Syracuse history comes to life on Instagram

David Haas, creator of an Instagram account dubbed @syracusehistory, is dedicated to sharing the stories of historic buildings and interesting homes that Syracuse residents might not know about.

David Haas calls the city of Syracuse his home. It's where he grew up, it's where he bought his first house and it's where he finds the most interesting stories to share.

Haas is the creator of an Instagram account dubbed @syracusehistory, which is dedicated to sharing the stories of historic buildings and interesting homes that Syracuse residents might not even know about. The account, with a bio reading “History of Syracuse in photos!” has over 330 posts and nearly 9,000 followers.

Photo: Georgie Silvarole
David Haas runs an Instagram account that shares photos of Syracuse's history.

“The Instagram account — it combines two of my passions, the city and history,” Haas said. “I've always been into the city and I've always been into history.”

Each post typically features a shot of a home or building and includes a brief description of a purpose the structure served in the past, or the interesting people who lived in the building, Haas said. All of Haas’s photos are taken and color-corrected on his iPhone.

There's no real rhyme or reason to the homes he chooses to profile, he said. They just have to speak to him and be situated within the city limits.

The research that goes into each post can be time consuming and frustrating, Haas said. He spends an average of two hours per post at the library sorting through archived census reports and newspaper clippings to learn more about a house or the people who lived in it. Sometimes, he’ll take a photo of a building that’s highly visually appealing but can't post it because it lacks a compelling story, he said.

“Probably every other photo, every fourth photo, turns out boring. It won't excite people,” Haas said. “Sometimes it's frustrating, but any attention is good.”

Haas’s posts average 200–300 likes, and often are loaded with comments adding to the story behind the home in the photo. One post featured a Sears home at 1500 James Street — according to the post, in the early 1920s, anyone could order one of 370 different prefabricated homes from the catalog. The Magnolia, which still resides downtown, was constructed only seven known times and was the most expensive homes Sears offered, priced around $6,000. The post garnered 418 likes, and one comment left by @futuremrseno estimated the cost in 1922 to be equal to $84,942.14 in today's dollars.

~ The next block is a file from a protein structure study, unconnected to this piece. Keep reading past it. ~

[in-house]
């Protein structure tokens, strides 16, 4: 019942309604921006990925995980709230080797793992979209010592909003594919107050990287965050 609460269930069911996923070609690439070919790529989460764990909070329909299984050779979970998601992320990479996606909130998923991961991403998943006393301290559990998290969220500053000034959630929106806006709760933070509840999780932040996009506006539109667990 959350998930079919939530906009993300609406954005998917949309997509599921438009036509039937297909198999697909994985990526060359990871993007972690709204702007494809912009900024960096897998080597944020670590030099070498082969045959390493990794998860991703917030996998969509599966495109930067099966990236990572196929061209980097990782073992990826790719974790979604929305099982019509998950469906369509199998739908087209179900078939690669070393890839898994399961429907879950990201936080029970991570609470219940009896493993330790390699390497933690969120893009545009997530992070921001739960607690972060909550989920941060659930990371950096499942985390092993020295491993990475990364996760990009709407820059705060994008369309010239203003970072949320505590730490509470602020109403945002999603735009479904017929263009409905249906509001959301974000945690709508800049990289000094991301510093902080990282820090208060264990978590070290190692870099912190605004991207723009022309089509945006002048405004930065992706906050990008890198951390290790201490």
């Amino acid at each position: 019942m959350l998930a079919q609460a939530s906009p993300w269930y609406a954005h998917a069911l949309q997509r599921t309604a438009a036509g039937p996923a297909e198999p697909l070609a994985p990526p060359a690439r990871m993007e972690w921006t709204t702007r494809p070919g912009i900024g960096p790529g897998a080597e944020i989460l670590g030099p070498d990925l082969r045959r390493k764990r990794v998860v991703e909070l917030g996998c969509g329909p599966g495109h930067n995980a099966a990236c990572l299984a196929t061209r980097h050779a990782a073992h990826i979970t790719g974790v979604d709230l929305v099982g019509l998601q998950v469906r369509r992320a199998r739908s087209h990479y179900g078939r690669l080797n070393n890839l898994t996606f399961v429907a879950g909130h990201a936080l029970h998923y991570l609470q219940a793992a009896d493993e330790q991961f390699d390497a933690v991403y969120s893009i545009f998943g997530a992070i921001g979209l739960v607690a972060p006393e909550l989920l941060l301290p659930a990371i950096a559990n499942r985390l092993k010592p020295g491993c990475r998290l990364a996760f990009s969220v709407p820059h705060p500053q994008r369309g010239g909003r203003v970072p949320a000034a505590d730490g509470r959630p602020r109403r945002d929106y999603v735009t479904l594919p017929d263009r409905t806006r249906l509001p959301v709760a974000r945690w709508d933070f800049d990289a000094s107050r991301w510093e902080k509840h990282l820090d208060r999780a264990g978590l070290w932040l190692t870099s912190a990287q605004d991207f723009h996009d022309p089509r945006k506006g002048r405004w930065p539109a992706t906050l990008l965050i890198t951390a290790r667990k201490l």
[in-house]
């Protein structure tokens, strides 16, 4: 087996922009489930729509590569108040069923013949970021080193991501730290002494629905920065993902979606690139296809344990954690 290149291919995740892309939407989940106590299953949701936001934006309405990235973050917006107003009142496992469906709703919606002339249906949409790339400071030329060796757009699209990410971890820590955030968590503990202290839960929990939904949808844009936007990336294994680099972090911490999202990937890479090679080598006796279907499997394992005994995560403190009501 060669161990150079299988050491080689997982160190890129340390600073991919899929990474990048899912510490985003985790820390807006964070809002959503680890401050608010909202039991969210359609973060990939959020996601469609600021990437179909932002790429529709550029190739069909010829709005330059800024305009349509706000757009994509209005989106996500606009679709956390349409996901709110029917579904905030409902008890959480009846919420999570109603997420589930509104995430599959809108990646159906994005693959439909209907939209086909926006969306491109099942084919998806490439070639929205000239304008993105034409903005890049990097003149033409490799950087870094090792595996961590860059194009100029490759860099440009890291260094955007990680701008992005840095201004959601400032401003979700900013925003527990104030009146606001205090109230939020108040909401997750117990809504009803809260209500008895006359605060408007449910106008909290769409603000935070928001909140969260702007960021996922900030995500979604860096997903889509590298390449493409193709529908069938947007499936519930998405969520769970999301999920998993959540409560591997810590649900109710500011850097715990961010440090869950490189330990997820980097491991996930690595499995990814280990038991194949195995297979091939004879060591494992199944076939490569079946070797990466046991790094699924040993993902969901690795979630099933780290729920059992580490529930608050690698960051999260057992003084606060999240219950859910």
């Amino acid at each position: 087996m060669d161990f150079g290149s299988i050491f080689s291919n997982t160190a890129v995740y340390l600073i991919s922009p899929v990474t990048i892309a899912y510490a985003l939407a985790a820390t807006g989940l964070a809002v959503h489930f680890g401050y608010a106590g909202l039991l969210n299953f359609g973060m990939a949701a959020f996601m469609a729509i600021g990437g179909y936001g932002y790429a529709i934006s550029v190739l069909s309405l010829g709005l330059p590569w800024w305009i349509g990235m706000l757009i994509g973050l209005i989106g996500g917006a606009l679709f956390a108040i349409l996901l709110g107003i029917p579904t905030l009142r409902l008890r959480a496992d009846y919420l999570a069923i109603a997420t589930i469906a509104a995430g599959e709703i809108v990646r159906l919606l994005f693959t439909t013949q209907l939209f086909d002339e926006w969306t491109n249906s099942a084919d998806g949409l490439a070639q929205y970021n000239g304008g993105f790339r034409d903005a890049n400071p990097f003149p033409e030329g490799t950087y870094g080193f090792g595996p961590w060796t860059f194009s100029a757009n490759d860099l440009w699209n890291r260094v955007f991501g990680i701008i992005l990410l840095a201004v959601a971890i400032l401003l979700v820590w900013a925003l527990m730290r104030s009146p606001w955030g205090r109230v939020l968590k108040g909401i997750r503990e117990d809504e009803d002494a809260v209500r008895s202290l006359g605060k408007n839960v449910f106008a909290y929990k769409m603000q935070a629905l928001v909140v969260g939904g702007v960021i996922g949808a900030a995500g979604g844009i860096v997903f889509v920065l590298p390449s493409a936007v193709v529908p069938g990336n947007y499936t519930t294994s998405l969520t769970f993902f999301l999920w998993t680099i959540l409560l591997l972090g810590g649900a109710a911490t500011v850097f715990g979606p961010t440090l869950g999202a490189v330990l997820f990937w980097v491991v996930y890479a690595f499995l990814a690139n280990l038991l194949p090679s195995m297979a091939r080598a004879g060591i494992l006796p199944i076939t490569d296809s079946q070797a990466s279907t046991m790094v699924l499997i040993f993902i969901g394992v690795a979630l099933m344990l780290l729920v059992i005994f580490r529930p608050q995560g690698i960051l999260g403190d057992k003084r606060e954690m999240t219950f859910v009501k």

Haas works full time as a nonprofit manager helping adults with disabilities, and doesn't make any profit curating the Syracuse History content, he said. As a person who stutters, Haas works to overcome his own “hidden handicap” each day.

“I spent a lot of years praying that I would not stutter anymore and that I would be fluent 100 percent of the time,” he said. “But that is not possible — and not good.”

Haas now presents speeches at schools on stuttering and how he has worked around his own disability, he said, estimating he gives at least four of that nature each year. He recently gave a TEDx Talk at Syracuse University titled “The Weight of My Words,” in which he described what it's like to be a person who stutters. He also works with children in speech therapy and said it’s important for kids to see an adult who struggles with the same speech disorder they do, who also lives a happy and whole life.

“It kind of touches my heart in a lot of ways,” Haas said. “I want to help them.”

On Instagram, Haas’s speech disorder is irrelevant. The stories he shares virtually open up a seamless gateway to communicate with his city and the people in it, he said.

“I sometimes think I can definitely express myself better in typed words than just speaking out loud to people, so it is like an outlet for me,” Haas said. “I see my Instagram account as a way to add value to the homes, the streets and the buildings of the city.”

Click images below to see #SyracuseHistory moments on Instagram

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